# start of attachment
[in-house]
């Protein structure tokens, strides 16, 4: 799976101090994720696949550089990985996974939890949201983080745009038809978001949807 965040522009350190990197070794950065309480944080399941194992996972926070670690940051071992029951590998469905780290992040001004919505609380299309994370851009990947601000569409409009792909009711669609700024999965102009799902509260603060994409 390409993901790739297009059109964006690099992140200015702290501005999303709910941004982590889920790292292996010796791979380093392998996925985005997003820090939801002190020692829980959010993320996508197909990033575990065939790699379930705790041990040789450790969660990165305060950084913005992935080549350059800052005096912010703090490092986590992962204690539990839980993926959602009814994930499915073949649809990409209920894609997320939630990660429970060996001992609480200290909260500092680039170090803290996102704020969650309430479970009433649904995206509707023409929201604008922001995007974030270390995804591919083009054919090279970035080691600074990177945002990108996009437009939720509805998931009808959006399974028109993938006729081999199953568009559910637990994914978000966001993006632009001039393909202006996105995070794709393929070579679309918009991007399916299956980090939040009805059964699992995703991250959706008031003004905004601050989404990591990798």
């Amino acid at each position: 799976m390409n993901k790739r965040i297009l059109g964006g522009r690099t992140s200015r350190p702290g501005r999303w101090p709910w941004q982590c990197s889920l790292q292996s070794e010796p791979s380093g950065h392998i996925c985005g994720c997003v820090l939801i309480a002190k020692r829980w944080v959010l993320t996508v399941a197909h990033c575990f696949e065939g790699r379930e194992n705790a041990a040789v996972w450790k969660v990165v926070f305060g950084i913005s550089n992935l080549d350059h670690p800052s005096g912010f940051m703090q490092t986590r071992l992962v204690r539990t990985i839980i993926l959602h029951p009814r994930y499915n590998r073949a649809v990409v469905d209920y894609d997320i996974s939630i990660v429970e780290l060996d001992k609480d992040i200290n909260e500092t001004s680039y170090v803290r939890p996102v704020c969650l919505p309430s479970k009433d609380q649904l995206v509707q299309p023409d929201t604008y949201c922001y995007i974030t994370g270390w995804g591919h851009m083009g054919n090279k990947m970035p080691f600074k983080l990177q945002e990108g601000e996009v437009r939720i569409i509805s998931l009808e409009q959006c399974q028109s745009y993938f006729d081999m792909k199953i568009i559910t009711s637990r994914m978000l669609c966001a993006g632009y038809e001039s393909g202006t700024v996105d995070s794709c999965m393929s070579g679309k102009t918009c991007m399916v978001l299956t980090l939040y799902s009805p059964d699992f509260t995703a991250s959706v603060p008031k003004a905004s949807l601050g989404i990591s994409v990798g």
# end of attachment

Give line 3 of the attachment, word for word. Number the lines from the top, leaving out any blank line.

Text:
């Amino acid at each position: 799976m390409n993901k790739r965040i297009l059109g964006g522009r690099t992140s200015r350190p702290g501005r999303w101090p709910w941004q982590c990197s889920l790292q292996s070794e010796p791979s380093g950065h392998i996925c985005g994720c997003v820090l939801i309480a002190k020692r829980w944080v959010l993320t996508v399941a197909h990033c575990f696949e065939g790699r379930e194992n705790a041990a040789v996972w450790k969660v990165v926070f305060g950084i913005s550089n992935l080549d350059h670690p800052s005096g912010f940051m703090q490092t986590r071992l992962v204690r539990t990985i839980i993926l959602h029951p009814r994930y499915n590998r073949a649809v990409v469905d209920y894609d997320i996974s939630i990660v429970e780290l060996d001992k609480d992040i200290n909260e500092t001004s680039y170090v803290r939890p996102v704020c969650l919505p309430s479970k009433d609380q649904l995206v509707q299309p023409d929201t604008y949201c922001y995007i974030t994370g270390w995804g591919h851009m083009g054919n090279k990947m970035p080691f600074k983080l990177q945002e990108g601000e996009v437009r939720i569409i509805s998931l009808e409009q959006c399974q028109s745009y993938f006729d081999m792909k199953i568009i559910t009711s637990r994914m978000l669609c966001a993006g632009y038809e001039s393909g202006t700024v996105d995070s794709c999965m393929s070579g679309k102009t918009c991007m399916v978001l299956t980090l939040y799902s009805p059964d699992f509260t995703a991250s959706v603060p008031k003004a905004s949807l601050g989404i990591s994409v990798g």